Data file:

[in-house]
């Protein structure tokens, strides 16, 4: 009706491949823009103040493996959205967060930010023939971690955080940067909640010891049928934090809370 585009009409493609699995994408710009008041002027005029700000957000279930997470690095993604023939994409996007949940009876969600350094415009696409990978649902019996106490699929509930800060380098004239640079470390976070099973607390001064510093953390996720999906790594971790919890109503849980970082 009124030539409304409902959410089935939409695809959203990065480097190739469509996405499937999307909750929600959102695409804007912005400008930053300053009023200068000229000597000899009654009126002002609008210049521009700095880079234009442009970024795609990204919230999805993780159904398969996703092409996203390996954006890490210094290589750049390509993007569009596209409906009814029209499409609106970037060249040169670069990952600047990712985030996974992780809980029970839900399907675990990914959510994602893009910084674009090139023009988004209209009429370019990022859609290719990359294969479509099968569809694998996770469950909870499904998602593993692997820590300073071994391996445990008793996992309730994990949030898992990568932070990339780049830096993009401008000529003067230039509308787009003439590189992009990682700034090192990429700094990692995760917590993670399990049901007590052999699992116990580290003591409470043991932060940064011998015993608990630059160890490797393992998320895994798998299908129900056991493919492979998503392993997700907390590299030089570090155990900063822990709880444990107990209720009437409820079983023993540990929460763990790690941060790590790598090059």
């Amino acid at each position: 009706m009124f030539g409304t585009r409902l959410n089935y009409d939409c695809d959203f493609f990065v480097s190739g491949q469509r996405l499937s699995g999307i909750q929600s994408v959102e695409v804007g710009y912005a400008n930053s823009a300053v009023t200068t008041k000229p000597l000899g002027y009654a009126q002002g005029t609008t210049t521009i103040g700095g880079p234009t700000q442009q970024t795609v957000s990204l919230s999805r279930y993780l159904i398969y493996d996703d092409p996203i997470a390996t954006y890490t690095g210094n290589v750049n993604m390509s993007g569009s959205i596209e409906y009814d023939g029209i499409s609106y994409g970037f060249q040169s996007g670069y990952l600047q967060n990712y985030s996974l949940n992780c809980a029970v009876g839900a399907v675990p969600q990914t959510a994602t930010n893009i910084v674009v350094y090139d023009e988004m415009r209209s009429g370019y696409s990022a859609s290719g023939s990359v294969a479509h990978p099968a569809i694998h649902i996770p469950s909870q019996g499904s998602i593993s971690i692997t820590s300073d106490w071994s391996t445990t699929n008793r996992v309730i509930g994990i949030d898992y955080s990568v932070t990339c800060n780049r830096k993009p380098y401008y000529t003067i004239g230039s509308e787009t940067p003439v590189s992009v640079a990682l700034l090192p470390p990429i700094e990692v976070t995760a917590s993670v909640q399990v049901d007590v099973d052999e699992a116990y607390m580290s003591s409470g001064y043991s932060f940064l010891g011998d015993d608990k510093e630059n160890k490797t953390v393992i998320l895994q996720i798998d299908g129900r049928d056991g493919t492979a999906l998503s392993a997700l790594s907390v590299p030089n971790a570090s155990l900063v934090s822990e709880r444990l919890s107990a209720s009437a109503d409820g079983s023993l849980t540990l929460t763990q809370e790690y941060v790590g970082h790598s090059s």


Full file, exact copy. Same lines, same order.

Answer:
[in-house]
């Protein structure tokens, strides 16, 4: 009706491949823009103040493996959205967060930010023939971690955080940067909640010891049928934090809370 585009009409493609699995994408710009008041002027005029700000957000279930997470690095993604023939994409996007949940009876969600350094415009696409990978649902019996106490699929509930800060380098004239640079470390976070099973607390001064510093953390996720999906790594971790919890109503849980970082 009124030539409304409902959410089935939409695809959203990065480097190739469509996405499937999307909750929600959102695409804007912005400008930053300053009023200068000229000597000899009654009126002002609008210049521009700095880079234009442009970024795609990204919230999805993780159904398969996703092409996203390996954006890490210094290589750049390509993007569009596209409906009814029209499409609106970037060249040169670069990952600047990712985030996974992780809980029970839900399907675990990914959510994602893009910084674009090139023009988004209209009429370019990022859609290719990359294969479509099968569809694998996770469950909870499904998602593993692997820590300073071994391996445990008793996992309730994990949030898992990568932070990339780049830096993009401008000529003067230039509308787009003439590189992009990682700034090192990429700094990692995760917590993670399990049901007590052999699992116990580290003591409470043991932060940064011998015993608990630059160890490797393992998320895994798998299908129900056991493919492979998503392993997700907390590299030089570090155990900063822990709880444990107990209720009437409820079983023993540990929460763990790690941060790590790598090059």
């Amino acid at each position: 009706m009124f030539g409304t585009r409902l959410n089935y009409d939409c695809d959203f493609f990065v480097s190739g491949q469509r996405l499937s699995g999307i909750q929600s994408v959102e695409v804007g710009y912005a400008n930053s823009a300053v009023t200068t008041k000229p000597l000899g002027y009654a009126q002002g005029t609008t210049t521009i103040g700095g880079p234009t700000q442009q970024t795609v957000s990204l919230s999805r279930y993780l159904i398969y493996d996703d092409p996203i997470a390996t954006y890490t690095g210094n290589v750049n993604m390509s993007g569009s959205i596209e409906y009814d023939g029209i499409s609106y994409g970037f060249q040169s996007g670069y990952l600047q967060n990712y985030s996974l949940n992780c809980a029970v009876g839900a399907v675990p969600q990914t959510a994602t930010n893009i910084v674009v350094y090139d023009e988004m415009r209209s009429g370019y696409s990022a859609s290719g023939s990359v294969a479509h990978p099968a569809i694998h649902i996770p469950s909870q019996g499904s998602i593993s971690i692997t820590s300073d106490w071994s391996t445990t699929n008793r996992v309730i509930g994990i949030d898992y955080s990568v932070t990339c800060n780049r830096k993009p380098y401008y000529t003067i004239g230039s509308e787009t940067p003439v590189s992009v640079a990682l700034l090192p470390p990429i700094e990692v976070t995760a917590s993670v909640q399990v049901d007590v099973d052999e699992a116990y607390m580290s003591s409470g001064y043991s932060f940064l010891g011998d015993d608990k510093e630059n160890k490797t953390v393992i998320l895994q996720i798998d299908g129900r049928d056991g493919t492979a999906l998503s392993a997700l790594s907390v590299p030089n971790a570090s155990l900063v934090s822990e709880r444990l919890s107990a209720s009437a109503d409820g079983s023993l849980t540990l929460t763990q809370e790690y941060v790590g970082h790598s090059s």